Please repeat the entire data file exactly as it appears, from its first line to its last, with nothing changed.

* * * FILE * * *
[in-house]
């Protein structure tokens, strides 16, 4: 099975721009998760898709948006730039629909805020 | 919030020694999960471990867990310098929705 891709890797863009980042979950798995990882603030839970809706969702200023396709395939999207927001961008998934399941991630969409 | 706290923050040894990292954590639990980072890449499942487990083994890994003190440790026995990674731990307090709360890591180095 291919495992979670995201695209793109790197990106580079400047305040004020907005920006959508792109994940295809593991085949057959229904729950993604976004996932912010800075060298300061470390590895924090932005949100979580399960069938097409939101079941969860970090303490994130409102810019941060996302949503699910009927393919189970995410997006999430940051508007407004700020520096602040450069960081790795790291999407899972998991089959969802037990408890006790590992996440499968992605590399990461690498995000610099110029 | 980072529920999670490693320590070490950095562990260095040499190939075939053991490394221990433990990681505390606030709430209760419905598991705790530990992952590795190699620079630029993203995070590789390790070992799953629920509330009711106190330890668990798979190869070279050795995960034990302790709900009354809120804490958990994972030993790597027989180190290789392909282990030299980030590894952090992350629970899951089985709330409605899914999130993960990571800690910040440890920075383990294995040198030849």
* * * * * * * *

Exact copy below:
[in-house]
């Protein structure tokens, strides 16, 4: 099975721009998760898709948006730039629909805020 | 919030020694999960471990867990310098929705 891709890797863009980042979950798995990882603030839970809706969702200023396709395939999207927001961008998934399941991630969409 | 706290923050040894990292954590639990980072890449499942487990083994890994003190440790026995990674731990307090709360890591180095 291919495992979670995201695209793109790197990106580079400047305040004020907005920006959508792109994940295809593991085949057959229904729950993604976004996932912010800075060298300061470390590895924090932005949100979580399960069938097409939101079941969860970090303490994130409102810019941060996302949503699910009927393919189970995410997006999430940051508007407004700020520096602040450069960081790795790291999407899972998991089959969802037990408890006790590992996440499968992605590399990461690498995000610099110029 | 980072529920999670490693320590070490950095562990260095040499190939075939053991490394221990433990990681505390606030709430209760419905598991705790530990992952590795190699620079630029993203995070590789390790070992799953629920509330009711106190330890668990798979190869070279050795995960034990302790709900009354809120804490958990994972030993790597027989180190290789392909282990030299980030590894952090992350629970899951089985709330409605899914999130993960990571800690910040440890920075383990294995040198030849």